Attorneys who limit their search to the market they are in severely hamper their career. Whether you are unemployed, underemployed, underappreciated, or need a new position, the smartest thing you can do is look at other markets.
Not looking at other markets is one of the worst career mistakes you can make, yet it is one I see attorneys go through all the time.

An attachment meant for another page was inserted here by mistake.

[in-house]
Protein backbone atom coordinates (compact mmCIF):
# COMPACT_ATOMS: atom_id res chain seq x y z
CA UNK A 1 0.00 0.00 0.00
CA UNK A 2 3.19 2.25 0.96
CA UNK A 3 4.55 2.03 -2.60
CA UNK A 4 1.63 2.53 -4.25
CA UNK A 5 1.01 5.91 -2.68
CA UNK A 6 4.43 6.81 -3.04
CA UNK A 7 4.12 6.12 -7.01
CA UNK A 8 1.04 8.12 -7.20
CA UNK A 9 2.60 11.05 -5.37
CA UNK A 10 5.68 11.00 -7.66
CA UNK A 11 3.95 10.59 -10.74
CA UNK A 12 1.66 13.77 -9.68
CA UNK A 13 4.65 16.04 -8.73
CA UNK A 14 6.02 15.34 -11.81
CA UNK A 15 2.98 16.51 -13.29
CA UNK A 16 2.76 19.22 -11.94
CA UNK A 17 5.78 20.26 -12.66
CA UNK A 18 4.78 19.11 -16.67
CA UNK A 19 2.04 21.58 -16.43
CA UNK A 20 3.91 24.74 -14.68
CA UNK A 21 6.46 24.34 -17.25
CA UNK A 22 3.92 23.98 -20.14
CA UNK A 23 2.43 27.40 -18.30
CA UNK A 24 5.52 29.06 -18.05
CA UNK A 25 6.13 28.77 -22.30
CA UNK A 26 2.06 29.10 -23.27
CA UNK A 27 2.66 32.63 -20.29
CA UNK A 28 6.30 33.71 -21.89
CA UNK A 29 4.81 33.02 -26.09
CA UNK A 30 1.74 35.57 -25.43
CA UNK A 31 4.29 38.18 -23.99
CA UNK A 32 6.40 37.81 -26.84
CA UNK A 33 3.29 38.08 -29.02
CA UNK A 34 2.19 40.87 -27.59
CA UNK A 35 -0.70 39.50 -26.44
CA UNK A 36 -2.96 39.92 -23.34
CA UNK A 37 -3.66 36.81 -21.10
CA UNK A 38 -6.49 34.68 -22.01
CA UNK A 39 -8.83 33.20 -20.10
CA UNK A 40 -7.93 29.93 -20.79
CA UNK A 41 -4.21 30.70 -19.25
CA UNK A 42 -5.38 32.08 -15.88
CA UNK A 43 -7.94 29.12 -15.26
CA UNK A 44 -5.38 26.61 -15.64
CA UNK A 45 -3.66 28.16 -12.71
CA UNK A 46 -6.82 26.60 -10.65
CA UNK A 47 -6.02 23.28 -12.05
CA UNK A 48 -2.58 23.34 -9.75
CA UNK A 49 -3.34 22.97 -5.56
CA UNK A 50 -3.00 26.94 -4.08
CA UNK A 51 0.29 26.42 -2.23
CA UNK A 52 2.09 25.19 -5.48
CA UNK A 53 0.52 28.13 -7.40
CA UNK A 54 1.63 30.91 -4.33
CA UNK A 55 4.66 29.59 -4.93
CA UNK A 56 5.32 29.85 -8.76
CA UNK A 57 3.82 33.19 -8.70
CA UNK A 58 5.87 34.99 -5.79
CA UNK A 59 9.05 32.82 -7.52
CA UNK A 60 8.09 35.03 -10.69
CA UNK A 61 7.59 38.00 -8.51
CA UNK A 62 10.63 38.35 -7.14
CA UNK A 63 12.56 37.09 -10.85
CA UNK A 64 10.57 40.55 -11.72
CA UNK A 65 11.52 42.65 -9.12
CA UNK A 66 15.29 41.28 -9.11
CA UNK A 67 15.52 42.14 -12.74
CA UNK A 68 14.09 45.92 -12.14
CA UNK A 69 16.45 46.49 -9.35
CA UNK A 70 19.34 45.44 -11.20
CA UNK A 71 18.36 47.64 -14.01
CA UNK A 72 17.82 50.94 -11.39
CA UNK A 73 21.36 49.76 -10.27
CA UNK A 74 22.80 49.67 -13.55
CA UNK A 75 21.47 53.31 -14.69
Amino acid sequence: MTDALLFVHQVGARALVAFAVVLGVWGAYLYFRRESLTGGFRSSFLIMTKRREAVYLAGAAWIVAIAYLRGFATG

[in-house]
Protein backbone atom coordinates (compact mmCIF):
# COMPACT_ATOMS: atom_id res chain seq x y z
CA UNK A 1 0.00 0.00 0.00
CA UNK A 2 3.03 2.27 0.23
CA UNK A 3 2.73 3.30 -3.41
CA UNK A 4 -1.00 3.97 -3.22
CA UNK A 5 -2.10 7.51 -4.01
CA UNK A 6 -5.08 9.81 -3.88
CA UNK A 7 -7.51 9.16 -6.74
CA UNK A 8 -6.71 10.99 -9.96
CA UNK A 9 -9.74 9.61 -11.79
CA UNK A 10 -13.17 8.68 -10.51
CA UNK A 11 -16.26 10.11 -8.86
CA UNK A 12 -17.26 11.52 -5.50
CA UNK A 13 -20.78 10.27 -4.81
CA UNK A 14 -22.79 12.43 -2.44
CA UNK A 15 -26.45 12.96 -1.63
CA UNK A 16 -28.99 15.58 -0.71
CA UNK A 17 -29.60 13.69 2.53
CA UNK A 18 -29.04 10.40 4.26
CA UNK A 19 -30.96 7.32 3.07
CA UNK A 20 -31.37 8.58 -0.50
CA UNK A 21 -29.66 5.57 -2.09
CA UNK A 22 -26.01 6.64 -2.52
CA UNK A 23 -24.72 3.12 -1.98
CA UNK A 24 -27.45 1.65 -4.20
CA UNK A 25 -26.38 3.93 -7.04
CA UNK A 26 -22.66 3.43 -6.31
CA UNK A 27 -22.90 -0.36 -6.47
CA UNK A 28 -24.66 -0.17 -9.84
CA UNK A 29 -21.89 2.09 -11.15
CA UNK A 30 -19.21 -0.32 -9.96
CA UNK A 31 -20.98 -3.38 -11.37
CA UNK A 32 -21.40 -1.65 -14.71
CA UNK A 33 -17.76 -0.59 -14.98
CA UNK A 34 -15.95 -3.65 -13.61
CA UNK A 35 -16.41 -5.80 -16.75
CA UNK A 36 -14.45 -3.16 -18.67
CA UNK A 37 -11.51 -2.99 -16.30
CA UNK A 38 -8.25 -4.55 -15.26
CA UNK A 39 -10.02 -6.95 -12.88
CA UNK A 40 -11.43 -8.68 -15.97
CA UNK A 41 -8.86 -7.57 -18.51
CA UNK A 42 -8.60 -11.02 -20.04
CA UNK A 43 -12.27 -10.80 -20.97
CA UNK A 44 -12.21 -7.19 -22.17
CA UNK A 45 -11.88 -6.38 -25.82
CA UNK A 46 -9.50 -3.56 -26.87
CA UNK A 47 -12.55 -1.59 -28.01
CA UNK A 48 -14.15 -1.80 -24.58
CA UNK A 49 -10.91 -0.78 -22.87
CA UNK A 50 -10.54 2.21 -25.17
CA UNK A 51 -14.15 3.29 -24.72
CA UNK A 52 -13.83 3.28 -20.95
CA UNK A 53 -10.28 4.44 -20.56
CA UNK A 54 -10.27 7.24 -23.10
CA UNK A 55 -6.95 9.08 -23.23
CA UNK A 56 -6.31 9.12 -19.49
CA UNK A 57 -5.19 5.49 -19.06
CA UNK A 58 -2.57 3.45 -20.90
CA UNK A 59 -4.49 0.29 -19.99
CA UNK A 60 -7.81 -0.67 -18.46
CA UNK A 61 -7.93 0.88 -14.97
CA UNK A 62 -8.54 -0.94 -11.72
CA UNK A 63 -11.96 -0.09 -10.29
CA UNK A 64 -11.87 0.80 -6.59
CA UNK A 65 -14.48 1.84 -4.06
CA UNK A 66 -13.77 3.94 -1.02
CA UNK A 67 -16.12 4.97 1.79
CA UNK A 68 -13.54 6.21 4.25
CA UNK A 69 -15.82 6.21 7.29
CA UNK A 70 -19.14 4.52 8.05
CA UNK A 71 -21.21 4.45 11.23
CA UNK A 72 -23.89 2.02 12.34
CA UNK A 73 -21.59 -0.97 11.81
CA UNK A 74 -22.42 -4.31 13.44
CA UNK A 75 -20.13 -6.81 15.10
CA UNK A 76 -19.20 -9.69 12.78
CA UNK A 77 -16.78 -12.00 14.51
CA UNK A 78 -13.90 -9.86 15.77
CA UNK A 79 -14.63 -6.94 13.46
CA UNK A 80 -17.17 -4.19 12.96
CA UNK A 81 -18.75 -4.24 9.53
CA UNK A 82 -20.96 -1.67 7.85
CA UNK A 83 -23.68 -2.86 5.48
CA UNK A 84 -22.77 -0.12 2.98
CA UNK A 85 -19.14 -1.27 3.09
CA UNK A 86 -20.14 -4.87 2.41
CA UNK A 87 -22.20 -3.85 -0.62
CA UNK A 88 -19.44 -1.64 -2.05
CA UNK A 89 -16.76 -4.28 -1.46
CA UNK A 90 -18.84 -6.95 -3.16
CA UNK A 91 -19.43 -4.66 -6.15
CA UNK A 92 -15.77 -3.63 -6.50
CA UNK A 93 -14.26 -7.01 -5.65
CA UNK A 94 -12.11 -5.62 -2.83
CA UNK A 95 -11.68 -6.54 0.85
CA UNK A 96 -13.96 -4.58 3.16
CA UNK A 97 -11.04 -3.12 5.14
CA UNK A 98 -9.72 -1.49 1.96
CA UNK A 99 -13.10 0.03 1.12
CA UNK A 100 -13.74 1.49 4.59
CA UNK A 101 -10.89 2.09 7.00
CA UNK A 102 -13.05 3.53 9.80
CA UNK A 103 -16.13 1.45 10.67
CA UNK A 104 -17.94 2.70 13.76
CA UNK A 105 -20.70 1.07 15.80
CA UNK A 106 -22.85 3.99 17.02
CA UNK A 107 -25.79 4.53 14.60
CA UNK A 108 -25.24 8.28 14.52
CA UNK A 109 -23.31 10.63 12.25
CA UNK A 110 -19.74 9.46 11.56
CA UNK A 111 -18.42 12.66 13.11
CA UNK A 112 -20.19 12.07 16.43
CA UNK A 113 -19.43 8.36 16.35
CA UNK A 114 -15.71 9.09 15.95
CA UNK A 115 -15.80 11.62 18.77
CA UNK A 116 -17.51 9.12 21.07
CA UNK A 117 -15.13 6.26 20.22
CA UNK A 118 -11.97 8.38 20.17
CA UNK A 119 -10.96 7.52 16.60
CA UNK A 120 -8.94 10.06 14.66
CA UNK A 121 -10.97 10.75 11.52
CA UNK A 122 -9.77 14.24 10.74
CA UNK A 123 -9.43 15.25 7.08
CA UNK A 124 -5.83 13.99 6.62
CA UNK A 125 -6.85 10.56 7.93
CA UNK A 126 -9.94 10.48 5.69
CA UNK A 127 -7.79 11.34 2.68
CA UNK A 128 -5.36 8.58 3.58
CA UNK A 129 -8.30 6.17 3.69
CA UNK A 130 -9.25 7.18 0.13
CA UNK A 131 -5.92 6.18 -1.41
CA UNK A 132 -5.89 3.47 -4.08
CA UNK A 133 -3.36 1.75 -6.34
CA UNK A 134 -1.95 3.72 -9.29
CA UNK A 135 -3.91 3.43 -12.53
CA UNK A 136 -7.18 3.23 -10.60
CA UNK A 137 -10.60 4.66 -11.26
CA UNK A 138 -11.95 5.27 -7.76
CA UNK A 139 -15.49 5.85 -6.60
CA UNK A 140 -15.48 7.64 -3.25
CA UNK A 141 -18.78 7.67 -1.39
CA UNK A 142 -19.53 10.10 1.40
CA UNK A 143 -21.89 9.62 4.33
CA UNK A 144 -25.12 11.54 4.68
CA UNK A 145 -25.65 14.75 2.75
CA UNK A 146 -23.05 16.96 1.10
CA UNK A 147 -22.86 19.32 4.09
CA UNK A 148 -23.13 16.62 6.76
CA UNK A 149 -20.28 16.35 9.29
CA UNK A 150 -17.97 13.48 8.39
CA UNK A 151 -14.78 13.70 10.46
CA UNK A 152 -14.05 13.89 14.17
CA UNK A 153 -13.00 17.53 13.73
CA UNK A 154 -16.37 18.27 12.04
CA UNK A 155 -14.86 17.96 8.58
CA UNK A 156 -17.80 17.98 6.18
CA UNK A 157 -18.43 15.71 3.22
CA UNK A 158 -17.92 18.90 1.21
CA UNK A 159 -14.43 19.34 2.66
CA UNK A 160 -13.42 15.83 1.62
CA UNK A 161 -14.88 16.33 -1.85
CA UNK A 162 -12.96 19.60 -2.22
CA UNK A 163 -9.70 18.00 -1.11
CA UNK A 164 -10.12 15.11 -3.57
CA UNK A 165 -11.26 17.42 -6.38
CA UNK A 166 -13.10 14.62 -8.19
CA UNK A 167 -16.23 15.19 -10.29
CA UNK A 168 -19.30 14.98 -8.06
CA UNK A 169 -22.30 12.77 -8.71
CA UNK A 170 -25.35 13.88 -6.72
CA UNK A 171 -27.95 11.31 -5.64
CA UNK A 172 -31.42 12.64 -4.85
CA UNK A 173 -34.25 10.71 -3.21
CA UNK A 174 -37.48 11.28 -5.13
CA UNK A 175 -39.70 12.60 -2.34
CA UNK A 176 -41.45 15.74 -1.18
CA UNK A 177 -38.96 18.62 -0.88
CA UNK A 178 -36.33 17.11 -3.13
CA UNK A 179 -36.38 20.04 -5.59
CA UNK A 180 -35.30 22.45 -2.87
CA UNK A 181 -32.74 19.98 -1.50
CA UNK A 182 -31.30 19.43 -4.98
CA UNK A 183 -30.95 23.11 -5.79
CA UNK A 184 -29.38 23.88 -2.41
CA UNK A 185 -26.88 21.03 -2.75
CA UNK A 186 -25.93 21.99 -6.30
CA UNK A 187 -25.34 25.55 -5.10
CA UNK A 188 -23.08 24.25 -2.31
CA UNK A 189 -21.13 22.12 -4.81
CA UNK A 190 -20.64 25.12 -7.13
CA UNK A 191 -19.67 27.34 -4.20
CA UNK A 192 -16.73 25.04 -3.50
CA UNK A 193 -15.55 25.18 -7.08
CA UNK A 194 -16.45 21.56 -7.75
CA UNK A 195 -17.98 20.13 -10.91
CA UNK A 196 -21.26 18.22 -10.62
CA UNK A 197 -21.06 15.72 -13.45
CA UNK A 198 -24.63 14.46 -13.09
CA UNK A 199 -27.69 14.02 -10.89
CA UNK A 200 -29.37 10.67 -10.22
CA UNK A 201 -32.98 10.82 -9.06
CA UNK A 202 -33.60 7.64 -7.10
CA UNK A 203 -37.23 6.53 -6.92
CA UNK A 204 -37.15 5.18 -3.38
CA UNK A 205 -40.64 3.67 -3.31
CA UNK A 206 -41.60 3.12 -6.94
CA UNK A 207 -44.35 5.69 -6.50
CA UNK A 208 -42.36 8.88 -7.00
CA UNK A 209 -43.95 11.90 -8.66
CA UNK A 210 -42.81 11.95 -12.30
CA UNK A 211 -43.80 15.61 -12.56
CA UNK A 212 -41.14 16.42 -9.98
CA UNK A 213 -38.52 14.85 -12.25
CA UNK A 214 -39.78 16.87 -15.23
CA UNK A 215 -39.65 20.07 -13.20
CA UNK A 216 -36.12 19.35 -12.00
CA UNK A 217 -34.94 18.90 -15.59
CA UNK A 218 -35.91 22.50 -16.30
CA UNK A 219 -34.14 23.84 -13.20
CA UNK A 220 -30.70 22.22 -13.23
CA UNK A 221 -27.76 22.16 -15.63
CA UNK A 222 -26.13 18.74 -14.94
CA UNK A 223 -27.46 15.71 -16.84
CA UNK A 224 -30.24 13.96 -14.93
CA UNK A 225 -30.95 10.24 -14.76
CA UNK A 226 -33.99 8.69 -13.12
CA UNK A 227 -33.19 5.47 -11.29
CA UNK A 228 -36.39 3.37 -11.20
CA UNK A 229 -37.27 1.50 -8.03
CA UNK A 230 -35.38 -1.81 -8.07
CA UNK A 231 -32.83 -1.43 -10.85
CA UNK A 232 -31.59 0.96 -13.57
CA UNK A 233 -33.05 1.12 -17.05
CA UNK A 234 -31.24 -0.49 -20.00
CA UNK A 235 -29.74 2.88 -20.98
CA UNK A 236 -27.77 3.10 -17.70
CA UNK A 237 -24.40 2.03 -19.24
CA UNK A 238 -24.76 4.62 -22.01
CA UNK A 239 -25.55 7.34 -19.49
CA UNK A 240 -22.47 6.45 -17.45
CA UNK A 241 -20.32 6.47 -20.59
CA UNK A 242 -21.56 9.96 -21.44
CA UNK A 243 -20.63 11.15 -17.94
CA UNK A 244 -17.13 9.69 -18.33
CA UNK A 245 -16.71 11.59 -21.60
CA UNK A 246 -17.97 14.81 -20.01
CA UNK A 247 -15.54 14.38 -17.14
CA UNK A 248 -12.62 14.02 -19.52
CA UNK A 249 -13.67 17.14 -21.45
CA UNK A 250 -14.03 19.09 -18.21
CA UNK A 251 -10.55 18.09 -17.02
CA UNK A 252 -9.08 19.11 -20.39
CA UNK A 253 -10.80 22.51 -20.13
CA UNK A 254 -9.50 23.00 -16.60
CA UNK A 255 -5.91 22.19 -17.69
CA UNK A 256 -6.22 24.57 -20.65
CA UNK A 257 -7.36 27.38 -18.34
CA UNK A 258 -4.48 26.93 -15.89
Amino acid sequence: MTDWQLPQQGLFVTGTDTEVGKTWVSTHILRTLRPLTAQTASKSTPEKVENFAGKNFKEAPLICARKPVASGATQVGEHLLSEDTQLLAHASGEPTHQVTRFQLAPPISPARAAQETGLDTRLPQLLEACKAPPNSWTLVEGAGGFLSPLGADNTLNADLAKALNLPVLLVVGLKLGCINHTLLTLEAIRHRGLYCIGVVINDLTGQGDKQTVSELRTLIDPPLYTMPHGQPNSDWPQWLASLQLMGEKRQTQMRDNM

Today on lawyers rising, Just because people have a terrible experience in one place, they will take that bad experience and believe that they will have the same bad experience elsewhere. Why you need to look at more law firms in your job search. Hello, and welcome. I'm joined once again by the founder and chief executive of BCG Attorney Search Harrison Barnes. Harrison, good morning. Good morning. Let's talk today about why you need to look at more law firms and markets in your job search. We're going to do this by working through some stories, some anecdotes that maybe will help to illustrate this point. Of course, this is all very situational for people and their particular place in their careers. But perhaps by demonstrating certain individual cases, we can give people some good advice. So let's just put this in broad terms by describing again, in general terms, the mistakes that people make when looking for jobs in the market. And I sense that a few of my arguments tend to be set in folks, and they aren't looking at the big picture or fully understanding what options are available to them. Do I have that? Right? Yeah. That is correct. One of the biggest mistakes people do is that they tend to rely on one thing. There are two things when they're looking for a job. One of the most common things right now that many people rely on is public job sites to look for positions. And that tends to be among the most common, but in reality, that's not the most effective way to look for a job. My advice to people is generally to use a lot of different methods while looking for positions. There's something called force multiplier effect, which is a military idea. Still, what happens in the military, they don't just send in ground troops; generally, they'll send airplanes and missiles and all sorts of different tanks. If you apply more pressure, you're more likely to win. And the same thing goes with their job search. Can we talk more about the mistakes that people make when they're looking for jobs? Did you talk about looking at public job sites to make their choices? Should they be lucky? What are kinds of information should be relying on to make this important decision? There are about seven main ways of looking for a position, and there are certainly others that you could come up with or argue that are good ways. The first way is networking. The second way would be public job boards. The third way is private job boards. The fourth way would be mass targeted mailing to legal employers. The fifth is the legal recruiters. The six would be hiring another company that can do it for you. And the seventh is law school career services. Each of those kinds has their pluses and minuses, and I recommend that if someone truly wants a job, the most important thing and the best position where they're going to be happiest would be to use every one of those when they're looking. Many people will often make mistakes of using previous bad experiences to dictate their future choices. We've spoken many times in this podcast before about people who've had terrible experiences, a large law firm, and huge markets and decide maybe this is what all law firms in big cities are like. Then perhaps leave to work in a small town, it's a job for far less money than they're capable of making. He talked a little bit about how individual experiences can sometimes lead you to bad choices for your future employment. I think people will often have bad experiences working in all sorts of environments, and it's not just in the practice of law, and it's in other professions as well. But one of the most common things that I see is when people work in a large, impersonal law firm, and they may have a bad experience for one reason or another. People go through, for example, recessions, and then, when they see a recession, and they realize it made them dependent on other people. They may quit the practice of law and try something else, or they may have a bad experience where they lose a job because they didn't get along with someone, or they just feel awful in the environment. Often, the biggest mistake that people make is that they generalize their beliefs according to what happened to them in their previous employers. The same thing is going to happen to them in the next job. And the thing is, BCG, for example, there are over 10,000 law firms that we work with. And when people come to us, they may say something like, "I never want to work in a law firm again," or, "I never want to work in the city." You can always find a group of people that will match your outlook and be comfortable with you. It's possible, and I think that just because people have a terrible experience in one place, they often take that awful experience and believe they're going to have the same bad experience somewhere else. Yeah. And it's a tough thing to delineate, like whether or not you're cut out for this, or whether or not you have to make a move to a different size market or a different practice area. Even conversely to the person that maybe should have stayed in the big city shouldn't have gone to a smaller town to do more menial type of work. Other kinds, they could converse, can also be true, right? Where somebody is set on the stain in a major market state in a big city law firm when they shouldn't be looking at midsize markets. Can you talk a little bit about that about the mistake people make about kind of discounting moving to medium-sized cities because they think it's not as glamorous, for whatever reason? It's not just glamorous. I think many people tend to be motivated by money. And so they believe that the quality of the job is going to be determined by how much money they make, and they emphasize that. One point that I tried to make in an article that I wrote is when you're practicing law, it's your life, and you want to be happy, and one of the happiest I was when I was clerking for a federal judge in a small city. And I liked it. I'd like the people I was with. I had good hours. I had a relatively nice life, and it was a much more pleasant life than I had, even when I was making three times as much or four times as much money. I think that people emphasize, especially when people are young, but even older attorneys do this. It's their egos, and they want to say to other people what they're doing or want to be successful in the eyes of others. And I just don't think that's worth it. One thing I've noticed of people that come out of Yale Law School is interesting because it's so difficult to get into. You have to be so smart that I think by the time people get in there, it's their "ego achievement," and they feel good about themselves in many cases for that. Because they have their ego, people that come out of Yale Law School do all sorts of things. That doesn't involve making much money in law firms; in many cases, they will go into politics, public interest, or other things, because they're confident. They realize that the most important thing for them is to be happy, I think, and they don't have this kind of ego need that's driving them. When I was practicing law, it was a long time ago; I can remember being driven by my ego by getting the most salary or getting the most working at the most prestigious firm. That's just something that is not necessarily always worth it. We talk a little bit more about understanding the market that you're trying to work. Attorneys are so focused on the actual job that they have to perform. Maybe they don't fully understand the kind of marketing aspect of this and how they can market themselves and understand the markets that they're trying to penetrate. So you've mentioned before The idea of market efficiencies and market inefficiencies, can you kind of talk about what the difference is between those two things and how it applies? In the legal market context? Something that I've noticed is the more significant the law firm, in many cases, the more people are working in it, the more realistic response the market needs because it needs to be, you know, competitive to survive. And the same thing goes in larger markets. So, you know, the larger markets are typically very, very efficient. And that means that the best people get the best jobs. There are lots of applicants for most openings. You're going to be paid, essentially, what you're worth in the market, and there's not going to be among the largest firms in large markets, a ton of inefficiencies. Now, there may be some inefficiencies, like law firms may pay people more than they need to in some cases, but it's kind of rare. I know of law firms who pay 15th-year associates half a million dollars a year, which they probably don't need to do unless the person has some super new skills. They could probably get someone to do the same work for half that. So there are that would be an example of inefficiency. The real inefficiencies come when there are so many law firms in the market, and the law firms don't realize how many people they can get for a particular job, and how much they need to pay and all these sorts of things. Often, attorneys can take advantage of that, and that's really what an attorney should do. If an attorney is trying to get a job in a major market, say, Chicago, and they have a certain type of experience. There's probably the market in Chicago that is probably going to understand how many people are like them if they can get better people and all these sorts of things. And so that's going to make it much easier for the law firm to reject them. And that much harder for you to get a job many cases. But if you're applying in smaller markets, where there are not as many applicants, or you're applying to smaller firms that don't necessarily know how to market themselves, in many cases, I understand the market dynamics of what's out there. You can sometimes make a lot more money in those firms than the firm has to pay. You know, at the risk of belaboring this point, I want to talk a bit more about working in midsize or smaller markets, and the struggle that you deal with sometimes try to get people to recognize that there are real benefits to working in those markets. People are so focused on working in Los Angeles or New York or Chicago that they discount those smaller places. I know you've worked in smaller markets as an attorney, what are the benefits of doing that as opposed to being in the rat race as it were in a bigger market? When I worked in Los Angeles as an attorney, I clerked for a judge in a smaller town. What I've noticed in smaller markets is almost everybody that joins a firm in a smaller market when they get out of law school, when they're a few years out of law school, they end up spending their career in a law firm, in most cases in a smaller market. When you work in small and mid-sized markets, the people inside the law firms don't make as much money. But I think that the people inside the law firms tend to protect one another. I believe that there's less movement of attorneys between law firms and more free time. So you're not working all the time because it's not like this industrial apparatus. Also, relationships between the attorneys in most cases are better. People have more time for their families, live outside of work; they're more active in the community. So they will join groups, and things can get clients to outweigh, I think that also in a smaller midsized market, you're going to have better relationships with your clients because you're going to see your clients and relate to your clients physically. Whereas in many major markets, you may just be part of a transition, if you're a litigator, you're going to get to court more often you're going to get to know judges. Some of the main things in smaller midsized markets, attorneys I respect, and everyone knows who the attorneys are. They think it's a kind of a cool thing to be an attorney and they like knowing attorneys, but in big markets, no one cares you are an attorney, I'm an attorney. And, you know, no one really cares. And I'm an attorney. There are plenty of attorneys around, but where I am, I've noticed attorneys held in very high regard in smaller midsized markets. The other thing that I think is important is that people function based on personal relationships, and people are happy when they have personal relationships with other people. And I think that you know, people are happier when they have a sense of purpose. And I think you have more of a sense of purpose and you feel closer to your clients. And I think you have more security, for the most part, so you don't feel as on edge, and you don't feel like your job is at risk. And I think in smaller markets, it's so much easier to bring in clients. Some big law firms in Chicago and other cities are not going to have any interest in your clients and most part unless it's a big public company, so those are some of the things that I think are important. I mean, there are certainly some drawbacks to working in a smaller market. And some of those is that there are fewer jobs. And that's one reason that people don't bounce around a lot and the pays lowe. You may not work on these sophisticated things, but if your goal is happiness and psychological stability and not dying and early death and that sort of thing, then, in many cases, a smarter midsize market can be right for you. There's nothing wrong with large law firms when they provide an excellent service, but it's just from what I've seen in terms of what makes attorneys happy and stick with the practice of law that many times small or midsize markets and better choice. Yeah, definitely in terms of quality of life, in terms of kind of avoiding the alienating thing of working in a huge city where it's tough to meet people anyway. I affirm that where it's a real rat race, they will try to stab each other in the back. But it can be very highly competitive. And that can have a very worrying effect on you, as you go deeper into your career. Some people are built for it, there's no doubt about it, and they thrive in that atmosphere, but a lot don't. So is it challenging to try and get convinced people that are set are unhappy in their current position in a major market? Is it difficult to kind of shake them out of their complacency to look elsewhere to look at smaller to midsize markets? Are they just so set on the fact that they have to succeed in a big city that makes it difficult for them to look elsewhere? There's a couple of problems. As I see it, you know, and I think that one of the issues is that many attorneys to be successful, they've developed all these kinds of defense mechanisms or whatever. Coping mechanisms were a lot of it on his ego base so that they will be very ego-based, have a healthy ego, and have an unhealthy ego. The most successful attorneys I know are just amazing. And they have these huge egos, and they're just fine working in big cities. They're absolutely fine, and they thrive on it. But the idea of it is how unhealthy the unhealthy ego is, many times people will put their ego ahead of their success. So they think that they need to keep up with certain people that may have natural skills and business development and so forth and, or their peers that they know from law school and so instead of being happy. They will decide that it's better not to practice law than to practice in a smaller market, or it's better to do something completely different, like work in house and practice in a law firm. Because then I will not look as successful, so people often won't put their psychological health on you, the stuff above, and other things. One of the biggest problems that I see once an attorney starts making a lot of money inside of a big law firm is that they can make quite a bit, then get all these obligations and so forth. And the only way to support them is with that kind of salary. Then they have houses, and houses go up and down in value, and then they have kids, they may have a spouse that works or doesn't. So people get all these obligations, and then they feel trapped, and I see All the time. One of the things that I see every couple months I'll talk to you and someone will call me, and it'll be like a very successful woman, like associate in a major law firm or a counsel. She is making three, four, or $500,000 a year, and they will mean that their husbands will be at home, taking care of the kids, and these women will want to do something else, but they can't do anything else that pays anywhere near that. And so they feel trapped in. I kind of wonder, what would it be like if they were working in a regular, smaller market? And then maybe they would have a different style of life and wouldn't feel shackled to this. It's hard when someone's paying you that sort of money. It's a trade-off of not having a happy life, and like your net worth, I just don't know. Yeah, and it's a tough thing to grapple with. And I guess it comes down to people being honest with themselves and having a serious discussion with themselves about what they want. And are they happy right now and to sketch that out, to guide their future decision making in terms of where they want to work next? Many people are caught up with ideas about what other people expect of them rather than what they will genuinely make them happy. And it takes people a long time to get to that place. I certainly didn't get to it until I was well into my 30s. Before, I was frank with myself about what I wanted to do. So it's a tough thing to do to encourage people to look into the mirror and be honest with themselves, isn't it? Yeah, it is. It took me a long time to grow up too. When I was in my mid-30s, I started the company, and then there was some kind of an offshoot of what I'm doing now. And it was a company that was doing like all these student loans. It just took off became very successful. And I was like 35 years old, and I was living in this huge house, there were around 8000 square feet. It was just my wife and I and a dog. And thinking back then, I was like, What am I doing? I think I had something to prove to myself or my parents. I don't need to prove anything at this point in my life. But back then I did and, and I remember when I first moved in there, the first day I was there, I was sitting up by the pool, and I thought this is kind of depressing, what am I doing? Because I just didn't get it. I didn't know my money. People do things for reasons that don't make sense, they're trying to prove things to themselves, or they're trying to prove things to parents, or there was no reason to buy such a, like something like that. So that's one of the things with attorneys, they don't know what's driving them many times. I think the biggest mistake many times is not allowing yourself to be happy when there are maybe options that would make you happy. So in terms of kind of actionable advice here for folks that are in the process of making a move or contemplating making a move, what are some of the steps that you would recommend for them to try and make the decision about where to go next? What's the process that they should follow? Well, the first thing is that you need to know what's going to make you happy. When I'm working with attorneys, I try to get a perfect sense of what they want and what they're looking for. Many attorneys really want to get into the most competitive law firm possible, and that really drives them, and they're excited by it, and they still have this massive fire in their belly. And that's great. And they should try to do that. But at the same time for other people, something else may make them happy. I'm always advising people to look at a variety of opportunities. One of the things about practicing law is it can be a crapshoot because you can end up in a firm where you're happy and have a long-term career or can end up in one way or not. Some people are compatible with certain organizations, and some people aren't. I remembered years ago I was looking for a who was I was interviewing with, I was trying to figure out, hire like sort of a mentor. For a business, like a CEO coaching company I was talking to where they meet with you every couple of weeks and strategize, and they help your business, and I met with a couple of different ones. And one guy I met with was a former banker with this very kind of linear uptight personality, and he and I just didn't hit it off at all. And the next guy, Matt, I liked a lot. So that's the person I work with. They're both from the same company. The idea is that sometimes you meet people and they're not the kind of people you're going to mesh with that are going to work and that same thing with organizations. You need to find people that you're comfortable with talking to lots of different law firms. So the most significant advantage of doing that is that the more people you talk to, the more likely you are to find a place where you can have a successful career and where you're going to be around people that may help you and an atmosphere. That's going to work. And the one thing that I heard you emphasize time and time again over our many conversations is that attorneys need to think of themselves as a marketable product, which is an easy thing for many people to think about. But that's what they are. They're trying to market themselves. And to kind of have that viewpoint, rather than just maybe a careerist viewpoint to sort of themselves in terms of a market perspective and to understand the markets that they're trying to work in, etc., which I think many returnees maybe aren't that sophisticated at doing. Am I right in saying that? Everybody's a product so, and that's the job, that's what I do with candidates is I do whatever I can to find the right market for them. And find inefficiencies in markets, where firms may not, or they may have an unrecognized need, and that's what you need to do. Your product is going to sell better in some markets, and it wouldn't happen in others. The product may have a longer shelf life in different markets and others. You need to understand where you're marketable and why are marketable. We have recruiters all over the country. For example, the reason for that is people in New York, talk faster, and have a different accent than the people in the Midwest. People feel more comfortable in the Midwest talking to someone with a Midwest accent than they do in the same thing goes in the West. People just speak differently and think differently, and you know, and so you want to put your product in a place where you're most comfortable. The other thing too is not only cultures are different within a certain city in a particular firm, but whole different markets have different types of cultures, and people can fit in, in various markets differently. Maybe you are right candidate culturally, you are suitable for Dallas, and We'd be living in Cincinnati, who knows. You need to find people that make you comfortable and in places where your product is more in demand and your type of person is. Harrison, thanks for making time for me today. Thank you. That's all the time we have for this edition of the show. If you're a lawyer looking for a change, go to BCGsearch.comRead Article